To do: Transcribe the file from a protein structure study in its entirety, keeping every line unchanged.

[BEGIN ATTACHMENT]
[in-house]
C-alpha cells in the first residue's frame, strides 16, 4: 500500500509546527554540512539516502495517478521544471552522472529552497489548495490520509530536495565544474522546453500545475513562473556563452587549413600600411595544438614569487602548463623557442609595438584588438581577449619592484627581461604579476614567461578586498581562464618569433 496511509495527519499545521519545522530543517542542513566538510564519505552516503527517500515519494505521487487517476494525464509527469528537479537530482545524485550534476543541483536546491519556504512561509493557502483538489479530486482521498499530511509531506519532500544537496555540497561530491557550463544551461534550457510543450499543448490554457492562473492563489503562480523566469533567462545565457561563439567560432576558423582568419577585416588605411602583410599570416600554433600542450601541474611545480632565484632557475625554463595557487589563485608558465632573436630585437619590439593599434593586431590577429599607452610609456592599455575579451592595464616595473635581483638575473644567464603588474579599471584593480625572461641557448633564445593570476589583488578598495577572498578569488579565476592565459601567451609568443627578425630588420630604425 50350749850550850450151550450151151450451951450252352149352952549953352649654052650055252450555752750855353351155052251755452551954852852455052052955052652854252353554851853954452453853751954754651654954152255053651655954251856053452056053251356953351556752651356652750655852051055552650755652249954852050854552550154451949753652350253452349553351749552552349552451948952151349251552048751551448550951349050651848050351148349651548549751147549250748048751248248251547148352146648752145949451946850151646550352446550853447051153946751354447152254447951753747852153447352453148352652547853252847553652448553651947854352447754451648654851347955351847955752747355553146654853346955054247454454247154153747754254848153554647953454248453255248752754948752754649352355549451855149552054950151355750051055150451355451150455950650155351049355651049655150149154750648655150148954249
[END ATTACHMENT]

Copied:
[in-house]
C-alpha cells in the first residue's frame, strides 16, 4: 500500500509546527554540512539516502495517478521544471552522472529552497489548495490520509530536495565544474522546453500545475513562473556563452587549413600600411595544438614569487602548463623557442609595438584588438581577449619592484627581461604579476614567461578586498581562464618569433 496511509495527519499545521519545522530543517542542513566538510564519505552516503527517500515519494505521487487517476494525464509527469528537479537530482545524485550534476543541483536546491519556504512561509493557502483538489479530486482521498499530511509531506519532500544537496555540497561530491557550463544551461534550457510543450499543448490554457492562473492563489503562480523566469533567462545565457561563439567560432576558423582568419577585416588605411602583410599570416600554433600542450601541474611545480632565484632557475625554463595557487589563485608558465632573436630585437619590439593599434593586431590577429599607452610609456592599455575579451592595464616595473635581483638575473644567464603588474579599471584593480625572461641557448633564445593570476589583488578598495577572498578569488579565476592565459601567451609568443627578425630588420630604425 50350749850550850450151550450151151450451951450252352149352952549953352649654052650055252450555752750855353351155052251755452551954852852455052052955052652854252353554851853954452453853751954754651654954152255053651655954251856053452056053251356953351556752651356652750655852051055552650755652249954852050854552550154451949753652350253452349553351749552552349552451948952151349251552048751551448550951349050651848050351148349651548549751147549250748048751248248251547148352146648752145949451946850151646550352446550853447051153946751354447152254447951753747852153447352453148352652547853252847553652448553651947854352447754451648654851347955351847955752747355553146654853346955054247454454247154153747754254848153554647953454248453255248752754948752754649352355549451855149552054950151355750051055150451355451150455950650155351049355651049655150149154750648655150148954249